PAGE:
Category Archives: prison wardens

At Winson Green

Gatehouse (dismantled and removed to storage)

Dalrymple writes that he arrived at HMP Birmingham in 1990, to take up a job as a psychiatrist and medical officer. He came to have a high regard for the prison officers, who were

intelligent, shrewd and often kindly.

It was, he says,

out of the question that they should cower in their offices for fear of the inmates, as reported in August 2018. They were brave.

New gatehouse

A vital factor, Dalrymple points out, in the successful management of any prison is

the morale of the staff. If morale is low, the prisoners easily take over, and it is abundantly obvious (as any prisoner will tell you) that the worst prisons, the ones most to be feared, are those in which the prisoners, not the officers, are in control: which in effect means the rule of psychopaths. The prisoners may pretend that they hate the officers, but they know that the officers are what stands between them and hell.

He remembers one officer who was accused of cruelty but on whom no one would inform, though they did not approve of what he did.

I went with him once into a cell in which a prisoner was having an epileptic fit and he said in a stentorian voice, ‘Don’t you do that in front of the Doctor!

Britain, Dalrymple notes, has the highest rate of violent crime in Western Europe. The chief problem is

the long-term failure, lasting more than half a century, of the British state to perform one of its primary functions: the keeping of the peace.

The human rights of psychotic patients

Buddha-like calm: R.D. Laing

Dalrymple explains that as the law stands in Britain, prison doctors

are not permitted to give treatment against a patient’s will, except under the direst emergency, for fear that they might abuse such power and forcibly sedate whomever they choose contrary to the patient’s human rights.

Hence psychotic patients

are kept in prison hospitals for months without any treatment, taking part in an interesting if not altogether pleasing experiment in the natural history of psychosis.

Recently Dalrymple observed a psychotic patient for several weeks, who

  • addressed the world night and day through his prison window in words of muddled religious exaltation
  • refused all food on the grounds that it was poisoned, his flesh melting away before my eyes
  • attacked anyone who came within reach
  • painted religious slogans on the walls of his cell with his excrement, imparting a nauseating fæculent smell to the entire hospital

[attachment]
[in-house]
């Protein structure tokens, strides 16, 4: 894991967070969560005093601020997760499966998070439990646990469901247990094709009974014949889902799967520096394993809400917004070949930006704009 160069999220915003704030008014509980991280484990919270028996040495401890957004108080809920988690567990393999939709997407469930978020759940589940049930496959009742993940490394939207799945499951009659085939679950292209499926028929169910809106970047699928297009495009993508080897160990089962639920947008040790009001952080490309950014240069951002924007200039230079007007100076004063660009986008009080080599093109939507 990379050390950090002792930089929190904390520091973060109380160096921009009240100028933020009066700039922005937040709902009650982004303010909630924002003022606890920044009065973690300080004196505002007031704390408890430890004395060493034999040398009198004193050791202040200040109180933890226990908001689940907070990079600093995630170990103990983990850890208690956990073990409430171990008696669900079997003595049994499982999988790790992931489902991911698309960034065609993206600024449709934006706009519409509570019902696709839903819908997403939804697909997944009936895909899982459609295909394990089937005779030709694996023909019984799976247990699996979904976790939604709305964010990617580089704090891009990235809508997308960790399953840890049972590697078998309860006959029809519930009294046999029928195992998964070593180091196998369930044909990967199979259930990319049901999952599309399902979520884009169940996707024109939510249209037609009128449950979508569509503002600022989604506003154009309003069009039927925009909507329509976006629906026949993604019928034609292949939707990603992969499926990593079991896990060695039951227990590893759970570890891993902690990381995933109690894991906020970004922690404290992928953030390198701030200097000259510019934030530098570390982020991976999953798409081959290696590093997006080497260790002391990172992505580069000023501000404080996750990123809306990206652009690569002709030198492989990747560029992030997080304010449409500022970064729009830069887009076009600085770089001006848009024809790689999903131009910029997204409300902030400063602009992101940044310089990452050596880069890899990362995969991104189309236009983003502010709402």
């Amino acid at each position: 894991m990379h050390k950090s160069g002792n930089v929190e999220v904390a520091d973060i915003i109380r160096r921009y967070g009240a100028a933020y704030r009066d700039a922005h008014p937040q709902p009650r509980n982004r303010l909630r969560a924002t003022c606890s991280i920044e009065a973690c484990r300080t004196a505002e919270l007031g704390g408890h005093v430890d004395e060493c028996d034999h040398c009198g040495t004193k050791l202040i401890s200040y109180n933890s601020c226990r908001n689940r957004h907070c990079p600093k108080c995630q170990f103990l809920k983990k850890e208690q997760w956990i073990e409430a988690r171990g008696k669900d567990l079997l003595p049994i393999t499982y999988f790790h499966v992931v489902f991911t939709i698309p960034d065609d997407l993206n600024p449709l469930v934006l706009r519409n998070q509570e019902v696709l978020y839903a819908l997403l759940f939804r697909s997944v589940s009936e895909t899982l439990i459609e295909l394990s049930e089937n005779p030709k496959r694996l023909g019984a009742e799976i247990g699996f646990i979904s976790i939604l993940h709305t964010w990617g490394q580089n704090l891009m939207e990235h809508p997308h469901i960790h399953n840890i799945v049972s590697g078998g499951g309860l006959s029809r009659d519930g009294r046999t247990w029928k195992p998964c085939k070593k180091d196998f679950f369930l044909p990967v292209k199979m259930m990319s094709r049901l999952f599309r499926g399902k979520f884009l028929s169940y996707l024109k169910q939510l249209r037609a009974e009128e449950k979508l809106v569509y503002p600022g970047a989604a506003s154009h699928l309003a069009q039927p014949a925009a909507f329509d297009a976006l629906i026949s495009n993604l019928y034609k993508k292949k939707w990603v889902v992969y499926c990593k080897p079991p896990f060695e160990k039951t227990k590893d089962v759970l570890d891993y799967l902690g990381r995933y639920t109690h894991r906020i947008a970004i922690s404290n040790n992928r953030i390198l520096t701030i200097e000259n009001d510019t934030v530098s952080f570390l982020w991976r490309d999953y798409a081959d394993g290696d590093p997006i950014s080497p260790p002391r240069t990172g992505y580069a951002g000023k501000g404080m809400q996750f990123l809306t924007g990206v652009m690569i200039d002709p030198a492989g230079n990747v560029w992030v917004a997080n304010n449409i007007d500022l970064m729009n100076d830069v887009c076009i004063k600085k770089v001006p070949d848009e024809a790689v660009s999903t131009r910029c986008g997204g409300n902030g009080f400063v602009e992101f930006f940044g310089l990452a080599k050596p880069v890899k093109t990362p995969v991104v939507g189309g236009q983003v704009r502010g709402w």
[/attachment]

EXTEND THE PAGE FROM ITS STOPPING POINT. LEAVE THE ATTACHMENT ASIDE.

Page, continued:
It might be alleged, says Dalrymple,

that he behaved in so disturbed a fashion because he was incarcerated, and that his conduct was (in the opinion of R.D. Laing) a meaningful and enlightened response to his terrible social situation, and that he, of all the 1,400 prisoners in the prison, was acting in the most appropriate way. But this would be not only to ignore his medical history but also the fact that he was incarcerated because he had viciously and without provocation attacked a 79-year-old woman in a church, injuring her badly while reciting verses from the Bible, which suggests that his disturbed mental state preceded his incarceration and was not a consequence of it.

Dalrymple checked the situation with lawyers.

Although he had a fully documented history of psychosis and an entirely favourable response to treatment, attested to by both doctors and relatives (who said that when treated he was a pleasant and intelligent man), I was not entitled, in the name of human rights, to treat him against his will. In the name of human rights, the prison officers and the other prisoners had to endure weeks of revolting air, as well as disturbed nights in which sleep was all but impossible.

The doctors to whom Dalrymple proposed to send the patient

accepted the conditions in which he lived with Buddha-like calm that would have been admirable had the suffering been theirs. Only the prison officers, among the most despised of all public servants, seemed to be moved by the scandal. The doctors were so inured to such situations that they accepted it as normal and nothing to get excited about. The shortage of beds and the administrative difficulties that this shortage caused had steadily eroded their common humanity.

It was only when Dalrymple threatened to expose the scandal publicly, and had taken photographs of the man’s cell and said he would send them to the government minister responsible for prisons (a proceeding against the rules, but supported by the prison warden, who did not want his prison turned into a surrogate lunatic asylum), that the man was finally found a place in a hospital, where he could be treated.